The Chiefs close out the 2010 pre-season Thursday night at what figures to be another half-filled Arrowhead Stadium. The Green Bay Packers are in town, and they’ve shown this August they will be the best team the Chiefs play in the schedule that does not count.
Too bad the Chiefs and Packers figure to play their starters like QB Aaron Rodgers (right) for only a quarter or so as everyone’s attention has already turned towards the start of the regular season next week.
The Packers arrive in Kansas City coming off a game where they scored 59 points against the Colts. Remarkably, 31 of those points came in the second half, when the starters were on the bench for the most part.
Although nothing is forgotten quicker than the final pre-season game each year, there are plenty of items for the Chiefs to get done in this game, whether it be as a team, a unit or individually. Here are some things to look for as the original participants in the first Super Bowl meet again.
– Brodie Croyle β After missing the last two games because of a right arm injury, Croyle appears ready to play. He needs to play. In the best case scenario, this will be the last time he has the opportunity for extensive playing time. That would mean that starter Matt Cassel has stayed healthy and productive. Those are two things that Croyle has had trouble getting done over his career. Availability trumps all other abilities when it comes to football players, and especially quarterbacks. As the Chiefs finish out the ’10 pre-season, Croyle needs as many snaps as possible.
– Backup Offensive Line β Training camp started with G Brian Waters not practicing. The pre-season ends with T Ryan O’Callaghan limping around with a right groin injury. In between, the first five got plenty of snaps and chances to work together. As Todd Haley admitted this week, the Chiefs have no depth on the offensive line, really no depth at most positions. They need to provide snaps for their second unit on the offensive line, guys like T Barry Richardson, G Jon Asamoah, G/T Ikechuku Ndukwe and C/G Lemuel Jeanpierre. From those names must come players able to step in and fill the holes when they popup.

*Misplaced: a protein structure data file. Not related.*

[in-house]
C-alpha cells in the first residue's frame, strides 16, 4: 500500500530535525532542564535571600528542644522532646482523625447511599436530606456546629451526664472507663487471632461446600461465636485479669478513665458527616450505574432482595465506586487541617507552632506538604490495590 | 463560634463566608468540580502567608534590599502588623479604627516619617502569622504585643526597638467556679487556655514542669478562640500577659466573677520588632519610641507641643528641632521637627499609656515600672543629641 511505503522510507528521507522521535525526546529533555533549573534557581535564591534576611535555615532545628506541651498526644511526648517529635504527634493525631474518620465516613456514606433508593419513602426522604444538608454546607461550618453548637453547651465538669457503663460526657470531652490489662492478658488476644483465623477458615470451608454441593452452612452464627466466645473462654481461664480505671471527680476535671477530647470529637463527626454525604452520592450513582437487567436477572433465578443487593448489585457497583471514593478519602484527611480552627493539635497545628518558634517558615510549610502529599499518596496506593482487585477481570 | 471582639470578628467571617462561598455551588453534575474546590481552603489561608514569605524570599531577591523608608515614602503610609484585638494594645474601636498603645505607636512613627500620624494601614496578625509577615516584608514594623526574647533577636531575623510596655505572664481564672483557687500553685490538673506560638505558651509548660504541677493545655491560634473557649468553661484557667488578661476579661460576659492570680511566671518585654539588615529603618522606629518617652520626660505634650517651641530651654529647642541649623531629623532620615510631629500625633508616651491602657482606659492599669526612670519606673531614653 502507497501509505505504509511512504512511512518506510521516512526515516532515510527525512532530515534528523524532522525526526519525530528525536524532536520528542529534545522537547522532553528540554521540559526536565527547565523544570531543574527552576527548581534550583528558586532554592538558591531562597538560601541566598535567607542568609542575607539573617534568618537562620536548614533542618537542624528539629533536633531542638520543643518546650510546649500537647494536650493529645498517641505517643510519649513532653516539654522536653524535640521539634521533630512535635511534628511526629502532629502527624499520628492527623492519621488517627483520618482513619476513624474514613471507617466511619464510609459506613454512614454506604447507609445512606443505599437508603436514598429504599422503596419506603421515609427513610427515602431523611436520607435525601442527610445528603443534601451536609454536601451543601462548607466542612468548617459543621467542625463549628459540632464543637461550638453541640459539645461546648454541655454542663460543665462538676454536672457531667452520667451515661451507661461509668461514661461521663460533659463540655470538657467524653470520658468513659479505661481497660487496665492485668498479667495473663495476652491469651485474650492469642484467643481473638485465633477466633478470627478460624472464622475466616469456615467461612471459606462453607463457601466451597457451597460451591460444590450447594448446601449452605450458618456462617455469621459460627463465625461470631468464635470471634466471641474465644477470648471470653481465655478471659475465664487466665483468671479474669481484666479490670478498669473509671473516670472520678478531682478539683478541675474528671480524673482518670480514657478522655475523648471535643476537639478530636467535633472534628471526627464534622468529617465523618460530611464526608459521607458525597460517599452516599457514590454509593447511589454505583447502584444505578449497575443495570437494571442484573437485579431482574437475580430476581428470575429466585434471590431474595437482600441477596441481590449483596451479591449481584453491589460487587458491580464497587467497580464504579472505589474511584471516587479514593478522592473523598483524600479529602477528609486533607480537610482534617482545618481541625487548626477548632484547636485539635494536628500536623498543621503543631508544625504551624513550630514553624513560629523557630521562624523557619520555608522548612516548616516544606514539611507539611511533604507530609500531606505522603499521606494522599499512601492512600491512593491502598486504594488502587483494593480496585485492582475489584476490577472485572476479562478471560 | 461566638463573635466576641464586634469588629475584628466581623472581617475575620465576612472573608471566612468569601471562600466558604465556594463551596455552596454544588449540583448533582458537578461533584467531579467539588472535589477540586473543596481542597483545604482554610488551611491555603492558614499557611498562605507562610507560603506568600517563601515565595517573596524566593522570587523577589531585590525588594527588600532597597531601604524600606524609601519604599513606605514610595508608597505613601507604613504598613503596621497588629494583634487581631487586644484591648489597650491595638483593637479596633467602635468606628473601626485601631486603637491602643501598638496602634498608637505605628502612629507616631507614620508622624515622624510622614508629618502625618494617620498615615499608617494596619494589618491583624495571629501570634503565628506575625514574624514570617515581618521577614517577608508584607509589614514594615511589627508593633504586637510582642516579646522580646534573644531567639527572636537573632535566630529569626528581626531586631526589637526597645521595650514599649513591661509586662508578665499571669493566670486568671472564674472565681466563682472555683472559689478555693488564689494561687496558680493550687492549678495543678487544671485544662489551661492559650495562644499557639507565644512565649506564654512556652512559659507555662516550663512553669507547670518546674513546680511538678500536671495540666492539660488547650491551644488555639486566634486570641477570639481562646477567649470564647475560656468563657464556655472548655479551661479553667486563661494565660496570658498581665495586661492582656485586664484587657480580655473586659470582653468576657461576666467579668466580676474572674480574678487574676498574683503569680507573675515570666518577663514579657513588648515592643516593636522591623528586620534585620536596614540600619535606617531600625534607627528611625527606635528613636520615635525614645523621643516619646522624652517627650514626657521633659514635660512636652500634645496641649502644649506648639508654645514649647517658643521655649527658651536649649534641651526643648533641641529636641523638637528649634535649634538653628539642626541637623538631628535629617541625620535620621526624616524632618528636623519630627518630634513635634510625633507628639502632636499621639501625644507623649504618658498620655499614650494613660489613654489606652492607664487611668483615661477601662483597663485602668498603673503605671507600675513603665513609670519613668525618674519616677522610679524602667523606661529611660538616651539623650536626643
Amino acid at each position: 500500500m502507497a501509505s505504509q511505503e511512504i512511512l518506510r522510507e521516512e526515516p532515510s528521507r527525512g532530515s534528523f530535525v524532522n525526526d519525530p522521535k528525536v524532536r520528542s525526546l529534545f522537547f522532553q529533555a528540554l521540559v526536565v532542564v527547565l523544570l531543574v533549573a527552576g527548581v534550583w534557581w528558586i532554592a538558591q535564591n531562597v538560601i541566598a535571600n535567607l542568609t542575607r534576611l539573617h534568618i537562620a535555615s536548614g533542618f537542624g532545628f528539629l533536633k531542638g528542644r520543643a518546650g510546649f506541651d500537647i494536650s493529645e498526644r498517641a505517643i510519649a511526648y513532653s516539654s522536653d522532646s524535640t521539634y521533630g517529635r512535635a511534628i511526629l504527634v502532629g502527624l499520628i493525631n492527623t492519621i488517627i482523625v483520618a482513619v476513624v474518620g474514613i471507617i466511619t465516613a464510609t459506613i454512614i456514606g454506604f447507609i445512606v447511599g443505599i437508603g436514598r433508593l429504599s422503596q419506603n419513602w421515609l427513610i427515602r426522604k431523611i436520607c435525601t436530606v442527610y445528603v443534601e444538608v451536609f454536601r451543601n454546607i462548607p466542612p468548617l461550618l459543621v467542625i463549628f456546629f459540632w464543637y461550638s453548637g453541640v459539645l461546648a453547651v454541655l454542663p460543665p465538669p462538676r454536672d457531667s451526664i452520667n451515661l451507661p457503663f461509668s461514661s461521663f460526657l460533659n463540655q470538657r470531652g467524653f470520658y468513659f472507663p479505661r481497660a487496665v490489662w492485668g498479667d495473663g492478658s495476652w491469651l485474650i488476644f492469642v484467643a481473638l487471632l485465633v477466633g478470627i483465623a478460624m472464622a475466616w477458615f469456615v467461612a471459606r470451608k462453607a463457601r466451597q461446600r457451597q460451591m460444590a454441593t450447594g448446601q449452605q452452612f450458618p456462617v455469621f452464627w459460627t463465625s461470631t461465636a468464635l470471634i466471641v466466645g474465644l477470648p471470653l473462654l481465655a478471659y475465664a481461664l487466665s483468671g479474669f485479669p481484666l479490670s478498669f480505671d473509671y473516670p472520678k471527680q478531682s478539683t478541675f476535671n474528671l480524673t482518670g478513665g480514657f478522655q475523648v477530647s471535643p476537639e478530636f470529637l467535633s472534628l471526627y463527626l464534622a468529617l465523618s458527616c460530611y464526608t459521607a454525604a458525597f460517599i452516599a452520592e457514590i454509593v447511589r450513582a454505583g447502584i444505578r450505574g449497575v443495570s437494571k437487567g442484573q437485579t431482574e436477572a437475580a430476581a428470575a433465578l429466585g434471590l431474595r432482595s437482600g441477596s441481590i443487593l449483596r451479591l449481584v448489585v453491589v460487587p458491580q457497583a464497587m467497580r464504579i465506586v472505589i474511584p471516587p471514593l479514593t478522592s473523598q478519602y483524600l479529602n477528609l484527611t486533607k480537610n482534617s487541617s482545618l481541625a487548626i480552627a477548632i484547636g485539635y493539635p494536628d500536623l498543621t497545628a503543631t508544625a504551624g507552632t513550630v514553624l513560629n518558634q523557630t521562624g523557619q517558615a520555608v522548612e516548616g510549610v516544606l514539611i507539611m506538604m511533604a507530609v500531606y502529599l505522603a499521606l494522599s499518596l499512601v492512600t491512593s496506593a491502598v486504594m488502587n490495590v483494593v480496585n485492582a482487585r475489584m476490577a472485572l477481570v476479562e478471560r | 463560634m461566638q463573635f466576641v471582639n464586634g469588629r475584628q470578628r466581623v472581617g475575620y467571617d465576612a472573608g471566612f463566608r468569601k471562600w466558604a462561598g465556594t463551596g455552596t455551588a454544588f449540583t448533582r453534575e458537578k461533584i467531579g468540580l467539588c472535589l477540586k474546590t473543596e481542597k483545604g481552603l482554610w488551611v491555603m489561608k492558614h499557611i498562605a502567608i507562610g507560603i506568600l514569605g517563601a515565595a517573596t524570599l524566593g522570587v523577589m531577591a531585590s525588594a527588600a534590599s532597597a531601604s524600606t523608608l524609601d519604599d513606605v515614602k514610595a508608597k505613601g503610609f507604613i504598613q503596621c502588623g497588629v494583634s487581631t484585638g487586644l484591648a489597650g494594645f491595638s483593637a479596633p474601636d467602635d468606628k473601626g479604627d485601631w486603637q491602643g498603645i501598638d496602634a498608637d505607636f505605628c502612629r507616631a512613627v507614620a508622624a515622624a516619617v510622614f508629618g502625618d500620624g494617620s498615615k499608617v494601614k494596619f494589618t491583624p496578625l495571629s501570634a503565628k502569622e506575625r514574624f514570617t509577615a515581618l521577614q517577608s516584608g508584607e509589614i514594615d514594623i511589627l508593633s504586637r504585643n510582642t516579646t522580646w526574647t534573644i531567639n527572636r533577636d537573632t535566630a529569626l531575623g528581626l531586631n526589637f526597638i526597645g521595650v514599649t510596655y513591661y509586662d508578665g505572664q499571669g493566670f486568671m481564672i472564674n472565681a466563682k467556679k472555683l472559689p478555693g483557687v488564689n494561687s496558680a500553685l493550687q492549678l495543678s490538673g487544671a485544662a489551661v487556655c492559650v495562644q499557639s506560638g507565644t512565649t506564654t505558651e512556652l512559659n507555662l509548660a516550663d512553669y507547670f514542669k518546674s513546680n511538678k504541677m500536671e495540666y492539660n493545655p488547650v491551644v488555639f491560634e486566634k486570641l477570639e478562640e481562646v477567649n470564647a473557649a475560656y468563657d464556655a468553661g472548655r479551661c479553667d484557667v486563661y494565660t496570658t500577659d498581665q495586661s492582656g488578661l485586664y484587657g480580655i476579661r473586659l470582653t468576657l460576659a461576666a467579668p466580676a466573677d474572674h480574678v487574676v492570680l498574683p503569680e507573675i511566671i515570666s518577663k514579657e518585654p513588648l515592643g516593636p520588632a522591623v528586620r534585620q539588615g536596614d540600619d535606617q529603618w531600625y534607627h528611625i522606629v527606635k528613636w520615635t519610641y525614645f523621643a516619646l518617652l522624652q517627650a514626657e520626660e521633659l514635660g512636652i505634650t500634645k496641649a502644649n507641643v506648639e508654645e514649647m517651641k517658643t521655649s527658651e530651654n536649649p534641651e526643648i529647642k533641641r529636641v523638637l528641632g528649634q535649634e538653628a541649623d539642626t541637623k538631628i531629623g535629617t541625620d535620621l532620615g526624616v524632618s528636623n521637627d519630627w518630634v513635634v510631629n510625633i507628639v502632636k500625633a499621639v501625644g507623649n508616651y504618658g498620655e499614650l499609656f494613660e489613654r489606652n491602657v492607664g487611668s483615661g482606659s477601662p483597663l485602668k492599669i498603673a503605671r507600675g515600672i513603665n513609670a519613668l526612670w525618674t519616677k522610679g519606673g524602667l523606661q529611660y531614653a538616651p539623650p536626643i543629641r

– Continue pressure on QB β Last week, the Chiefs were able to turn up the heat on Eagles QB Kevin Kolb and they produced five sacks on the night, after no sacks in the first two games. Beyond the sacks, there was constant pressure on Kolb and more than anything that’s what the coaching staff seeks. Getting the passer on the ground is good, but making his feet dance and creating indecision in the pocket is very powerful as well. Whether it’s Rodgers or the backup quarterbacks, the Chiefs need to continue to put pressure on the opponent’s passer.
– Stop the run β OK, this is something the Chiefs defense has to get done each and every time it steps on the field during the 2010 season. Practice, scrimmage, pre-season or regular season games β they have to be consistent in holding opponent’s runners in check. Next to the play of starting QB Matt Cassel, run defense will be the second most important indicator of the Chiefs ability to win games this year.
– Who makes the tackles & blocks? β We know the legs and the rookie returners have shown themselves to be capable of breaking open the game. What must come next are the guys throwing the blocks and the making the tackles. These are the guys coming off the bench, or in some cases they are from the starters, but keep your eye on the blockers and the tacklers in this game. At least one player will earn a regular-season locker based on his play in the kicking game against the Packers.
– Figure out the return game β the Chiefs have gone from not having much in the way of legitimate returners to a wealth of options right now, led by Dexter McCluster and Javier Arenas. Both have broken off big runs in the pre-season, something that’s easier to do than in the regular season since teams are still trying to piece together their coverage units. They’ll want to use both McCluster and Arenas, but they need more opportunities for each to return kicks and punts. With two capable returners, there’s no sense putting all the returns in the hands of one guy…